Manitoba Pageant, Autumn 1970, Volume 16, Number 1
The Cree are scattered today throughout the northern portions of six provinces from Newfoundland (Labrador) to Alberta. In the days of the fur trade they were primarily a forest people who lived in small family groups. Some of the western Cree who ventured into the plains became successful buffalo hunters. They prospered and multiplied, lived in large bands, and in the course of time became known as the Plain Cree.
The Swampy Cree or Muskegon, the Home Indians of the Hudson's Bay Company, inhabited the swamp area north of Lake Winnipeg. Their close relatives the Wood Cree occupied the territory between Moose River (Ontario) and the central and northern portions of Lake Winnipeg.
Though the Cree are all of Algonkian stock, there were originally several differences between the three divisions, the most noticeable being linguistic, behavioral, and dress. Linguistic differences have persisted to the present day.
All the Cree in Manitoba today, probably 16,000 or more, are classified as Swampy Cree.
The Saulteaux, like the Cree, are of Algonkian stock. It is generally assumed that they came to Manitoba in the early years of the 1700s during a migration westward from Sault Ste. Marie, hence Saulteaux. In Ontario they are called Ojibwa, in Minnesota and Wisconsin they are known as Chippewas.
The Ojibwa were once the strongest numerically of all the Algonkian people, and they occupied the lake and river frontages from Lake Huron to Lake of the Woods and into Manitoba's Whiteshell. They are now spread down the eastern flank of the province from Berens River to Roseau River - and in other places.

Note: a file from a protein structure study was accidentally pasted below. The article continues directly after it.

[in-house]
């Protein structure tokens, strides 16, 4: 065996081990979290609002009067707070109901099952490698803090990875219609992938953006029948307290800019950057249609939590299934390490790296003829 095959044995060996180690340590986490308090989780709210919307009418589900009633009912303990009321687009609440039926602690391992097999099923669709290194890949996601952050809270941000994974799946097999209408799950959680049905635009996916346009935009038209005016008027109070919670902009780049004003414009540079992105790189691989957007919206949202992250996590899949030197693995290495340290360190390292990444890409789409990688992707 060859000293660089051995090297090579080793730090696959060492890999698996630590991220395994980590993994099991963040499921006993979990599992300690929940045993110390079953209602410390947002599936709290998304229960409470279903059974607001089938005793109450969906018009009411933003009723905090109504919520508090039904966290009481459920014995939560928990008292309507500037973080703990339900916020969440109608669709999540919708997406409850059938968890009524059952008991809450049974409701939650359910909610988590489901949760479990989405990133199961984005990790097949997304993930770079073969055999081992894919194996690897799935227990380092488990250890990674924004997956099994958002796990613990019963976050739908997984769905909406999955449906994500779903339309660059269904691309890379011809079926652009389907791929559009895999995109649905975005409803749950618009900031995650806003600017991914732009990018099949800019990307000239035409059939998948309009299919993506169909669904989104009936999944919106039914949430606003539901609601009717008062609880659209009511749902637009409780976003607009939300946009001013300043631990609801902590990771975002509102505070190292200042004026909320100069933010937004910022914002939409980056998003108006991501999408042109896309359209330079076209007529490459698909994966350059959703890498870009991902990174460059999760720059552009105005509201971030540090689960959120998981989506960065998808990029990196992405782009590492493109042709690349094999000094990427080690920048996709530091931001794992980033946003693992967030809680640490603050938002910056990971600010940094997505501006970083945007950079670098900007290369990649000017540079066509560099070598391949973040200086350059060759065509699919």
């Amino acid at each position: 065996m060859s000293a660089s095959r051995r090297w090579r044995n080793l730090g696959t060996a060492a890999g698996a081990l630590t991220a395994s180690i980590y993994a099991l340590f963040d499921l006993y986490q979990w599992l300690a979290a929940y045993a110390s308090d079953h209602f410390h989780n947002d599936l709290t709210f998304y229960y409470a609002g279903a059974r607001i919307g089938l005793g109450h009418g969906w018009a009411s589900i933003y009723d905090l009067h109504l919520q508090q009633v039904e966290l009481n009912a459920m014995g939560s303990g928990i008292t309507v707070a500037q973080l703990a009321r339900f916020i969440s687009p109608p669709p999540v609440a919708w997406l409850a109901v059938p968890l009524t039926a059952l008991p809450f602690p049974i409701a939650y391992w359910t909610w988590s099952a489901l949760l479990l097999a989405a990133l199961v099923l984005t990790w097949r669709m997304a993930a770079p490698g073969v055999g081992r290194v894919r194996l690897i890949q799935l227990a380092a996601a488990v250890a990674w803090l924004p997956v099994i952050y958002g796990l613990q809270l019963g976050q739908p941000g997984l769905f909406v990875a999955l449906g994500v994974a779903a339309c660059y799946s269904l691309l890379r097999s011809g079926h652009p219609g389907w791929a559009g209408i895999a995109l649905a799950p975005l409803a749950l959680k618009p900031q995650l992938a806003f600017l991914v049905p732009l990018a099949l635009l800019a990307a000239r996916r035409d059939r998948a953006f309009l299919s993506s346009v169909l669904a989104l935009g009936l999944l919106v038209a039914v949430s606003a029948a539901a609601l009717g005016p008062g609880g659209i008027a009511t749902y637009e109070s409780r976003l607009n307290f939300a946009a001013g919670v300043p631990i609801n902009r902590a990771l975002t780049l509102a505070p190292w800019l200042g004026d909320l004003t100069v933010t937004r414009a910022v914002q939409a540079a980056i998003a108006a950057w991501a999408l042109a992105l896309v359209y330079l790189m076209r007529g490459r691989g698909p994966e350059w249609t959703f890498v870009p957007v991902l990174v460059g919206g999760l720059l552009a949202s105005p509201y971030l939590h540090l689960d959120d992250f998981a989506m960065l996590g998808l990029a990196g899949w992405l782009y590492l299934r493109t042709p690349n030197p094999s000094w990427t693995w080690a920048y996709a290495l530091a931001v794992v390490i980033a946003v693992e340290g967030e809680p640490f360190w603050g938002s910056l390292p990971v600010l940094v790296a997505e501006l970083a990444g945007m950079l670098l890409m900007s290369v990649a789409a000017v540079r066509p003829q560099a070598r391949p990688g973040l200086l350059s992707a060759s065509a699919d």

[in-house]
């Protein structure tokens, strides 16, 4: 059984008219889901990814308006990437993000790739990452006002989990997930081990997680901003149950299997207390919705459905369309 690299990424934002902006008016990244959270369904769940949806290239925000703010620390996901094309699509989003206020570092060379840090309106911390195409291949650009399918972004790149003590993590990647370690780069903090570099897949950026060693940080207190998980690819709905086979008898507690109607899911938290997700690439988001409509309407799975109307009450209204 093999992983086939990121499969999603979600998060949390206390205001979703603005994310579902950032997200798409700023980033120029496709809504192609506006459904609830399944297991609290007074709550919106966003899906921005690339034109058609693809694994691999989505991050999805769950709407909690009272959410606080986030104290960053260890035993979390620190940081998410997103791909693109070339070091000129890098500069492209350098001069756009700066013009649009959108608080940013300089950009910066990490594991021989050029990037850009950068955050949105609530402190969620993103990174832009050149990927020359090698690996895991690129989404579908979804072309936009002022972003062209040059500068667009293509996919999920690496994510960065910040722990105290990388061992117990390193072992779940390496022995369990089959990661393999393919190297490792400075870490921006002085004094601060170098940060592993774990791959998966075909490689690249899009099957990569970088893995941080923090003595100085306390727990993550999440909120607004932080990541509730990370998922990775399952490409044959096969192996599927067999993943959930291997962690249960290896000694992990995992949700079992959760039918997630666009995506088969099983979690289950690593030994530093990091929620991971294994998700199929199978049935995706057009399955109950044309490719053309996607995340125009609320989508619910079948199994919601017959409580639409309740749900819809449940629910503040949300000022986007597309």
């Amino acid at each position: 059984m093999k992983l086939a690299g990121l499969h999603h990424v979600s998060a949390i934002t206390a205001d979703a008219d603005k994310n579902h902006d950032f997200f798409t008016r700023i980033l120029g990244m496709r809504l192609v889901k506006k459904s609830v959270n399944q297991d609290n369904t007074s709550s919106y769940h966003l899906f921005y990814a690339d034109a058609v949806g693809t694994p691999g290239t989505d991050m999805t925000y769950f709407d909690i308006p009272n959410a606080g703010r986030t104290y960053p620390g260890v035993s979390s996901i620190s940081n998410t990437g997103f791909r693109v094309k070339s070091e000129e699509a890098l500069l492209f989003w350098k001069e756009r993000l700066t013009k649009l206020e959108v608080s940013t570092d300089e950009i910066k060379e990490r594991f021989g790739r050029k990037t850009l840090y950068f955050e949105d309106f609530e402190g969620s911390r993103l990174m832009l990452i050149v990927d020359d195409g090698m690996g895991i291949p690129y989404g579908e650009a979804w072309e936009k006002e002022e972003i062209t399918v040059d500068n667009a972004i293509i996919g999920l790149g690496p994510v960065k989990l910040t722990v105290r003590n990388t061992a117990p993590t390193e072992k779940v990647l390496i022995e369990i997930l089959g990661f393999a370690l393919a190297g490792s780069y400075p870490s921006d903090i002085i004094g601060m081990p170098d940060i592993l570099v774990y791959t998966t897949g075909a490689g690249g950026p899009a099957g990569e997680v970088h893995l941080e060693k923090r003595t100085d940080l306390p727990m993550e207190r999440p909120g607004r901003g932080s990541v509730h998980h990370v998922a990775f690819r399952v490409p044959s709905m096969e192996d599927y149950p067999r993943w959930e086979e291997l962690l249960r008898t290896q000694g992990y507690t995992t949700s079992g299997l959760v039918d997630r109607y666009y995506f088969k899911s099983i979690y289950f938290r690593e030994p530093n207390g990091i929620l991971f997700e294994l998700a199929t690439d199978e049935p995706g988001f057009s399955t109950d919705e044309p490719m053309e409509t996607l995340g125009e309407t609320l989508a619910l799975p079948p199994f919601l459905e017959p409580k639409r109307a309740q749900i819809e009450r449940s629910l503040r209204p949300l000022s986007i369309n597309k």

There are now twenty-seven Saulteaux bands in Manitoba with a total population of some 16,000.
The original Sioux in Manitoba, the Assiniboine, were a dismembered branch of the Dakota (Dakotah) family, the name meaning "allies" or an "alliance of friends."
The Sioux in Manitoba today are the descendents of the refugees who sought asylum in Canada following the Minnesota Massacres of 1861 and the Indian War of 1876.
There are four Sioux bands in Manitoba, the Birdtail Sioux at Uno, the Long Plain Sioux at Portage la Prairie, the Oak Lake Sioux at Pipestone, and the Oak River Sioux at Griswold.
Their total strength is about 1,500.
The Chipewyan are of Athapascan stock. They once held sway throughout a large area in Northern Manitoba and occupied all the territory north of Churchill River as far west as Great Slave Lake. The Chipewyan at the height of their strength might have numbered 3,500, but many were killed in skirmishes with the Eskimo and the Cree, and many were destroyed by smallpox.
There may be some 1,000 Chipewyan left in Canada today. Only two bands are left in Manitoba, one at Brochet and the other at Churchill.
Their total strength in Manitoba is about 700.
Page revised: 19 July 2009Back to top of page